Touchscreens : Understanding touchscreen technology and design
Touchscreens (sometimes spelled as touch screen) are everywhere: they are embedded in phones, office equipment, speakers, digital photo frames, TV control buttons, remote controls, GPS systems, automotive keyless entry, and medical monitoring equipment. As a component, they have reached into every industry, every product type, every size, and every application at every price point. In fact, if a product has an LCD or buttons, a designer somewhere is probably evaluating how that product, too, can implement touchscreen technology. As with any technology, there are many different ways to implementation approaches, many promises of performance, and many different technical considerations when designing a touchscreen.
Since projected-capacitive panels have multiple sensors, they can detect multiple fingers simultaneously, which is impossible with other technologies. In fact, projective capacitance has been shown to detect up to ten fingers at the same time. This enables exciting new applications based on multiple finger presses, including multiplayer gaming on handheld electronics or playing an touchscreen piano.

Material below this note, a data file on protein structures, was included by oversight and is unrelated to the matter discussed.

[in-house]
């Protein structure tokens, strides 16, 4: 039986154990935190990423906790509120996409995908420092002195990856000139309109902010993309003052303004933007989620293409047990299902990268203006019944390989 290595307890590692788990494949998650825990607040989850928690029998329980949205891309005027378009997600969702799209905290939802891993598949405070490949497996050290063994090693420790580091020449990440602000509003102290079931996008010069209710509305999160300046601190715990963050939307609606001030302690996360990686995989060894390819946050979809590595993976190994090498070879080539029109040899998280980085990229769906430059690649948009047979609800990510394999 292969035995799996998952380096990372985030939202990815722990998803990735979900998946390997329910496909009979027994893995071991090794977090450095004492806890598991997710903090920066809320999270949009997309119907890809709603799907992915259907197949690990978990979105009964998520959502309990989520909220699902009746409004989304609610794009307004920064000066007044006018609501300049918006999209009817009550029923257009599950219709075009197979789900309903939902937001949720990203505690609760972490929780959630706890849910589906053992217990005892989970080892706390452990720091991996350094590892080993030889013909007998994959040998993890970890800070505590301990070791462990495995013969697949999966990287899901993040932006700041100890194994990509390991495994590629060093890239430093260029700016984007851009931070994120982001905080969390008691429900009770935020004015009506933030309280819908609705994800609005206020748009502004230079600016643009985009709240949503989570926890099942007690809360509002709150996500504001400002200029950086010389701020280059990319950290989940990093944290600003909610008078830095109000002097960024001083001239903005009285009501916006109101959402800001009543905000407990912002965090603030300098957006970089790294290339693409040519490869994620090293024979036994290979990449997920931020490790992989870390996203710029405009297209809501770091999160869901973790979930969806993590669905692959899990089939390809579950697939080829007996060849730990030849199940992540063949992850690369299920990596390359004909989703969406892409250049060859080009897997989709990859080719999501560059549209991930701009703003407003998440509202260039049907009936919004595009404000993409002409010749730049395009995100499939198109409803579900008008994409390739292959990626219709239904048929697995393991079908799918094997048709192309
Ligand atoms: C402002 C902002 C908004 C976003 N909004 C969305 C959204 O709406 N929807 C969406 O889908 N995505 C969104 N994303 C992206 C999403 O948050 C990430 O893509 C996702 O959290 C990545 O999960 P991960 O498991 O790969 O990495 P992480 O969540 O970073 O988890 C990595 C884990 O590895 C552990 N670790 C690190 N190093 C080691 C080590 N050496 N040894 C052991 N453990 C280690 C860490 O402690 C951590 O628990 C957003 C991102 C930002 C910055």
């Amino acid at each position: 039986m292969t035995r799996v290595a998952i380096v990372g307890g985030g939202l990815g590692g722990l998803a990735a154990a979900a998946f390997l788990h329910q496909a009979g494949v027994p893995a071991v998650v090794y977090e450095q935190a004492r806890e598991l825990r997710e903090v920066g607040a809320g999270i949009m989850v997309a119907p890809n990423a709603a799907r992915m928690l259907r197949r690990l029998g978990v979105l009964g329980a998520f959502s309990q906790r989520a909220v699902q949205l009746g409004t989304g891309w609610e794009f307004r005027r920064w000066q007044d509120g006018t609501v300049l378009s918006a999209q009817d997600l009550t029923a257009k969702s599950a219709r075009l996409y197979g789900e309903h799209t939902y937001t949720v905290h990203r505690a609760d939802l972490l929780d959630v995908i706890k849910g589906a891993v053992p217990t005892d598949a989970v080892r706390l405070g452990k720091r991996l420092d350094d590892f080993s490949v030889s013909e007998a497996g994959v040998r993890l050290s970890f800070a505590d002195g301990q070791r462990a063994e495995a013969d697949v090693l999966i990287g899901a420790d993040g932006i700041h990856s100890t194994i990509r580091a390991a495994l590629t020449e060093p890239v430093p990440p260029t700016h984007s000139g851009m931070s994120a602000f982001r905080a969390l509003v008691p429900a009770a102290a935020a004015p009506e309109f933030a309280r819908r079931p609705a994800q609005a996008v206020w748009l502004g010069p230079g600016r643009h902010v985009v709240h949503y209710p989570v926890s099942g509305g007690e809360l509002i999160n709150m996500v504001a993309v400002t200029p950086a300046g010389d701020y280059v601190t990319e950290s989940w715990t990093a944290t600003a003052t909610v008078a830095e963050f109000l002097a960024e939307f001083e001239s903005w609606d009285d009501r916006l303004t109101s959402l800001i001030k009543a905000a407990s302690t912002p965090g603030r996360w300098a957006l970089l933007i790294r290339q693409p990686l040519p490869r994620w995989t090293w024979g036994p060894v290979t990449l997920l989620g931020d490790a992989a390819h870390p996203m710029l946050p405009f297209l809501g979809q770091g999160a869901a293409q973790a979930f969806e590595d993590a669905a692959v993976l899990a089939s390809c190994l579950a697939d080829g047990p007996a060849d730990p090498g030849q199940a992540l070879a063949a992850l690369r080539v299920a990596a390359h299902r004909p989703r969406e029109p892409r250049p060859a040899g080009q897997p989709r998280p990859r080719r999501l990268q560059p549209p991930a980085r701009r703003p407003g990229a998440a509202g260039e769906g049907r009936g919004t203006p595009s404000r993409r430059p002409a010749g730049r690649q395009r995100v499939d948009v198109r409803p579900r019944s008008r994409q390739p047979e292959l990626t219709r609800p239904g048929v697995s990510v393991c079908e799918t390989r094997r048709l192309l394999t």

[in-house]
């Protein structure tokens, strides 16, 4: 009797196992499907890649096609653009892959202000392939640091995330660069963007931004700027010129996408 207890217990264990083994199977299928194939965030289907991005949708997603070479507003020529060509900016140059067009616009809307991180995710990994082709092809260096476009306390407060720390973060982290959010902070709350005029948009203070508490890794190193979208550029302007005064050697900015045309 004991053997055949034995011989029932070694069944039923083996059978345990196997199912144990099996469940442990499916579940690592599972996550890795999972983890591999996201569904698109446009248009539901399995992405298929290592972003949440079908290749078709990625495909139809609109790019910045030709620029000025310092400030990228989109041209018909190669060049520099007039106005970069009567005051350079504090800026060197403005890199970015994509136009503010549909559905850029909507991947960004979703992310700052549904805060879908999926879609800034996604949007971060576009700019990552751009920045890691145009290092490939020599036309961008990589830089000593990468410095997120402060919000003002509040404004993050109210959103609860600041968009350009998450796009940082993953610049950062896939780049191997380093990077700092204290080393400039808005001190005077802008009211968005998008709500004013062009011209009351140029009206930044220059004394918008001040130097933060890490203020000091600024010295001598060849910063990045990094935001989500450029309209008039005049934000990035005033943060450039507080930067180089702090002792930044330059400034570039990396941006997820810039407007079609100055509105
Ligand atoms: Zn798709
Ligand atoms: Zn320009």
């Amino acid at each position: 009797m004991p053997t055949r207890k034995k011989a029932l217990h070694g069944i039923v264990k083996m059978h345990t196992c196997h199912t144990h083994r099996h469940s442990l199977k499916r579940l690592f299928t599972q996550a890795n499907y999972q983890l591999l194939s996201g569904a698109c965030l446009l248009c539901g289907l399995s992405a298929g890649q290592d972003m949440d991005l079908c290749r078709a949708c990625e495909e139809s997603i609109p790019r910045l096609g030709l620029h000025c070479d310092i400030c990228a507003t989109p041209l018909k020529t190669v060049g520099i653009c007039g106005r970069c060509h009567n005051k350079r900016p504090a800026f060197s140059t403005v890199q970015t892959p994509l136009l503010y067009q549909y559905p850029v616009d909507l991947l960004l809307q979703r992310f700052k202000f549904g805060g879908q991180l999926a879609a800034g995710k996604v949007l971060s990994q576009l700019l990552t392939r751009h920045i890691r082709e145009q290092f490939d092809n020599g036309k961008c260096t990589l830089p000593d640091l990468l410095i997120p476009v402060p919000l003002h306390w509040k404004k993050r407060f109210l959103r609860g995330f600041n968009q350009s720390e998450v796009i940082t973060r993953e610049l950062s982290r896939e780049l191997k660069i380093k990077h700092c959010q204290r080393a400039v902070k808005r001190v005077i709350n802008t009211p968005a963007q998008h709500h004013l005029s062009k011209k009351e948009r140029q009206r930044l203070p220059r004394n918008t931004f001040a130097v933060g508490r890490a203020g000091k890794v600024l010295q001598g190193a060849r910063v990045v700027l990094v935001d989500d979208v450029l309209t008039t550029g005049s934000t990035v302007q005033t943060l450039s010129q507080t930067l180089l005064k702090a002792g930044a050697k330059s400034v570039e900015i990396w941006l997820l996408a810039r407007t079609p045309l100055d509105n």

The most widely used touchscreen technology is resistive. Most people have used one of these resistive touchscreens already, in the ATM at the bank, in the credit card checkout in most stores, or even for entering an order in a restaurant. Projective-capacitance touchscreens, on the other hand, are not as broadly available yet, but are gaining market momentum. Many cellphones and portable music players are beginning to come to market with projective-capacitance interfaces. Both resistive and capacitive technologies have a strong electrical component, both use ITO (Indium-Tin-Oxide, a clear conductor), and both will be around for a long time to come.
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